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Today's News

  • Goodwill opens Harriman store

    Due to the overwhelming support and business the Rockwood Goodwill Store has received from the Roane County community, Goodwill has expanded to offer an second location in Harriman.

    Goodwill hosted the grand opening and ribbon-cutting ceremony of its Harriman store on Feb. 9.

    The Harriman store, at 1233 Roane St., offers shoppers a varied selection that includes clothing items, furniture, toys and books. The selection will be replenished daily.

  • Tax refund on its way? There's an app for that

    IRS2Go 2.0, an expanded version of the Internal Revenue Service’s smartphone application, is now available.

    The app is designed to provide taxpayers easier access to practical tools and information.

    The new app, available on the Apple and Android platforms, adds a new YouTube feature, news feed and tax transcript service in addition to existing tools, such as checking on the status of a tax refund.

  • General Sessions Court: Dec. 9, 2011-Jan. 9, 2012

    Editor’s Note: Readers are cautioned that some names may be the same as, or similar to, other members of the community.
    Dec. 12 — Kimberly Dagnan, assault attempt and theft up to $500. Guilty.

    • Curtis C. Lloyd, failure to appear misdemeanor. Dismissed. Public intoxication. Guilty.

    • William Packett, theft of property $60,000 or more. Dismissed. Vandalism $1,000-$10,000 and burglary other than habitation solicitation. Guilty.

  • Donors sought for Tennessee Scholars program

    The Roane County Chamber of Commerce and Roane County Schools have supported the Tennessee Scholars program for several years — but now, they want to kick it up a notch.

    “Last year, 123 graduating seniors from Roane County schools achieved the higher standards of a Tennessee Scholar,” said Allen Lutz, education and workforce specialist for The Roane Alliance.

    “That’s almost a 50 percent increase from the year before, but it is only about one-quarter of all graduating seniors. We can do better.”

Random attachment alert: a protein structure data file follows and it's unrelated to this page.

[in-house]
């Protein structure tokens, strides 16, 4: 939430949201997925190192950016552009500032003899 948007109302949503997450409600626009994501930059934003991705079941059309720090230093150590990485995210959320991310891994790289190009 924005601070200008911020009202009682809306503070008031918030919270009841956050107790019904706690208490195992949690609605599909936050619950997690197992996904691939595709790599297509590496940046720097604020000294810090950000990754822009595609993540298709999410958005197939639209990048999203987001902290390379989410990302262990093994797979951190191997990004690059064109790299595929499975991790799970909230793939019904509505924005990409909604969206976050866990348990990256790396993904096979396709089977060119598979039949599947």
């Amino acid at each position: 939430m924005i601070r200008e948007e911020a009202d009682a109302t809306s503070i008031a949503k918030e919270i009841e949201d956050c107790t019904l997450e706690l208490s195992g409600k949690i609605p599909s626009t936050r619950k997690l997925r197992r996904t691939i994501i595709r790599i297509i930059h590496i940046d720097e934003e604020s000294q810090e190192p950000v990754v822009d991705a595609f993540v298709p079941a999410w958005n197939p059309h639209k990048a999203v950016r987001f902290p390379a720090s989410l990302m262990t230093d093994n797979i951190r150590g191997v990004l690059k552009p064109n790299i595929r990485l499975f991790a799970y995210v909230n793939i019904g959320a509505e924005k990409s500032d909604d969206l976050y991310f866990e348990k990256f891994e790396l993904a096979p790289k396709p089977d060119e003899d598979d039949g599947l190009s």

• Cherokee students competing in Middle School Science Bowl

    A team from Kingston’s Cherokee Middle School will compete in the second U.S. Department of Energy’s (DOE) East Tennessee Middle School Science Bowl.

    The competition begins at 9 a.m. Feb. 25 on the Oak Ridge campus of Roane State Community College.

    Cherokee students are among the East Tennessee middle schoolers who will showcase their science knowledge and could win an all-expense-paid trip to the national competition in Washington, D.C.

  • Donations sought for positive behavior program

    Midway High School Positive Behavior Team, a component of Roane County Schools’ Schoolwide Positive Behavior Support system, is seeking donations of items for incentive rewards.

    Student who show good behavior are rewarded through praise, recognition and “sand dollars” that can be turned in to the school store for rewards.

    Items sought for rewards include nonperishable snacks, T-shirts, school supplies, shoes, coats, jeans, perfume, lotions, tools or other automotive incentives and event tickets.

  • Holy Rollers: One Faith taking up services at skating rink

    For a church without a building, the congregation of Rockwood’s One Faith Community Church has stayed strongly united.

    Once moved from the retail space next to Goody’s, the church later moved to an area of Midtown.

    Its newest home is in a rather unique location: the Roane County Skating Center.

    Skating Center Manager Virgil Thompson is a friend of One Faith Pastor Shawn Hatfield. He has agreed to allow the church to have services at 7 p.m. Thursday and at 11 a.m. Sunday.

  • Paradise Baptist taking One Harvest food orders

    Paradise Baptist Church, Rockwood, is now affiliated with One Harvest Food Ministries to help Roane Countians stretch their food dollars.

  • Spotlight on New Hope Primitive Baptist Church
  • Some expression now unfree after court's ruling

    By Ken Paulson, First Amendment Center
    The Supreme Court just put a price tag on some formerly free speech.

    In a 6-2 vote on Jan. 18, the Court upheld a 1994 law that extended copyright protection to foreign films, books, paintings and other art that had previously been in the public domain and available free to U.S. residents.